I’ve been thinking about getting into fly fishing

I’ve been thinking about getting into fly fishing. Aaahhhh, those are special words to hear to a fly shop owner. On the one hand, you know you’re in for a “groundhog day” type of conversation which can last anywhere from one to three hours, depending on if a fly casting lesson is part of the overall explanation of the art. On the other hand, you become the messenger for one of the most beautiful and rewarding sports you could ever take up…..you have the honor of changing someone’s life.

In the larger scope of someone’s life, taking up fly fishing probably won’t be the most important thing they’ve ever done, but I have witnessed behavioral changes and changes in attitude worth noting. “I sold all my huntin gear” said one young convert not long after he had crossed over some have divorced over the sport. I think what the essence of fly fishing amounts to is a progressive disease. It starts out with “It’s just fun to cast”. It really IS fun to cast and you can do it over and over and it’s still fun to cast no matter how long you do it. Even to this day, 30 years later, it’s still fun to cast!

Next….. you actually catch your first fish on a fly rod. Then you begin to understand what the fuss is all about!

The next momentous occasion is leaving all, I mean ALL of your spin gear at home, departing from the boat ramp with only a boat full of determination and your fly rod, never to look back. Braid and Gulp become words of your past.

Rod and Reel Tarpon

Life goes on after this as you catch more and more fish. You check off the species of fish one by one that you’ve caught on your new rod. You develop new friends, join the local fly club for God’s sake and maybe even convert some of your old bait fishing buddies into devotees of the “long rod”. Worst of all you really don’t care anymore how many fish you catch. You just can’t wait to get out on the water again and take up the challenge of “the hunt, the cast and fooling the fish into eating your fly”. It just never gets old.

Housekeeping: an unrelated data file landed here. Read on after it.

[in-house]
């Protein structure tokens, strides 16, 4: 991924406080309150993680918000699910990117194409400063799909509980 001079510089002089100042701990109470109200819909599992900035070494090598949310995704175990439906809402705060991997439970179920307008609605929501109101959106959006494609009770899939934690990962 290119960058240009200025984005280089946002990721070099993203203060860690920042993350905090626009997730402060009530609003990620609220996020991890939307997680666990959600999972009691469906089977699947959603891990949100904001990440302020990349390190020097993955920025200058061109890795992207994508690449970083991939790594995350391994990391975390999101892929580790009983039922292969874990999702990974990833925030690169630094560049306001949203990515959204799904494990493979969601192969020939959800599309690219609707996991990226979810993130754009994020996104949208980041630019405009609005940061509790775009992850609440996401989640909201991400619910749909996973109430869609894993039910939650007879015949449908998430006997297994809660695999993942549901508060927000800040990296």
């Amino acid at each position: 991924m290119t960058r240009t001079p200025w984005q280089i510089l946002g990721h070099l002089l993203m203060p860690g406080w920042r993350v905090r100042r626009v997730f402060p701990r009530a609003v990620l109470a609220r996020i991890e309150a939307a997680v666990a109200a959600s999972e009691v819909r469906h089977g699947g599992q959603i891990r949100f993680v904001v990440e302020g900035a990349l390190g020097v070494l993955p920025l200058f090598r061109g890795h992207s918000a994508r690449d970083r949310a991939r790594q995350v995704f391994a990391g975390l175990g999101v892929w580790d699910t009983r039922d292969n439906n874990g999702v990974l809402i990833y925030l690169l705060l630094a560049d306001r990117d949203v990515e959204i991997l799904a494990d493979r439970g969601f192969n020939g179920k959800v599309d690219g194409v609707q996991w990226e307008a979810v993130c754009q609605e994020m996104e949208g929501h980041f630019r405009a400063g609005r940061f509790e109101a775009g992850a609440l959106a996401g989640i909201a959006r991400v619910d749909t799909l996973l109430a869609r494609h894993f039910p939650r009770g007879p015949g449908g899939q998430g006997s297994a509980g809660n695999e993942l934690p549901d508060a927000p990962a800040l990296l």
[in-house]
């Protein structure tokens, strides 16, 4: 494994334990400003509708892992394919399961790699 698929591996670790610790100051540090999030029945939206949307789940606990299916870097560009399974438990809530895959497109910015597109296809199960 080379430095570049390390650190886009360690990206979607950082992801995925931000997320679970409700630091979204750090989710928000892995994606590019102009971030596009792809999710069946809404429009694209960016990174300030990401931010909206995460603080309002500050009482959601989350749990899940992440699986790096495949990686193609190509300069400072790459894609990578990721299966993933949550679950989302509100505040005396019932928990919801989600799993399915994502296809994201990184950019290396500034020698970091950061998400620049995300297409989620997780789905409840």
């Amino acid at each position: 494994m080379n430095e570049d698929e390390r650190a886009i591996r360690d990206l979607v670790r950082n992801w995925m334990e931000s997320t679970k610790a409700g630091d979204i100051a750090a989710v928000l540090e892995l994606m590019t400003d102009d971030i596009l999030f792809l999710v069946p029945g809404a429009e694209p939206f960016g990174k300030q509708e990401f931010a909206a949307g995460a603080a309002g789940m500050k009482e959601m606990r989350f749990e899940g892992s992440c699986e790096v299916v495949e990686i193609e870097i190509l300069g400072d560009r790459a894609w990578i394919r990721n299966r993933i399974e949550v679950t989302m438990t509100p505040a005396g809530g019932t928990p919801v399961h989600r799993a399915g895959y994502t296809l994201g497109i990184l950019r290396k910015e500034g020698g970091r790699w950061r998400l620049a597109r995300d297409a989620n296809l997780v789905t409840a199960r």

But the very best part of becoming a fly fisherman is thinking about all of the new rods, reels and tackle you’re going to need and how you’re going to hide them from your wife.

The world’s best bonefish fly

For years now the consensus among professional guides in the Bahamas for the best bonefsh fly has been the “Gotcha”. A famous fly with a great story to go with it. I’ve always heard it this way…. When Ted McVay and his son Jim were staying at the Andros Island Bonefish Club, Jim snipped some strands of carpet from the interior of their taxi as they were heading to the lodge and used them to tie a new fly. Every time a bonefish ate the fly, guide Rupert Leadon would say, “Gotcha.”

Capt. Vaughn's Gotcha

My fly box is loaded with these incredibly dependable flies and there are many, many colors now available since Ted tied the original, but the tan/pearl color works best for me. I always bring size 2 through 8 with bead chain eyes and another full set with lead eyes, and remember, the “sink rate” goal is for the bonefish fly to hit the bottom in two to three seconds no matter what the water depth is. No eyes required for tailers in really shallow water.

At the Black Fly Bonefish Club in Abaco, we’re thinking of naming our official welcoming drink the “Gotcha”, we just haven’t figured out what the ingredients should be. Two things we do know….(1) after two drinks it should live up to it’s name and (2) there should be rum involved.

The other candidate for world’s best bonefish fly, in my opinion, would be Veverka’s Mantis Shrimp….Bob Veverka that is. Bob’s quest for the missing “go to fly” yielded this tan beauty that we sell in the Black Fly Outfitter by the dozens. I use 4’s mostly but we sell size 2 and 6 just as well. On some Bahamian islands that I have been to, namely Mayaguana, the mantis shrimp is the only thing they’ll eat consistently. The lodges on Andros are big believers in this fly also.

This gives me an idea….send me your favorite choices and we’ll build the ultimate bonefish fly box. Send your suggestions to: blackflyoutfitter@gmail.com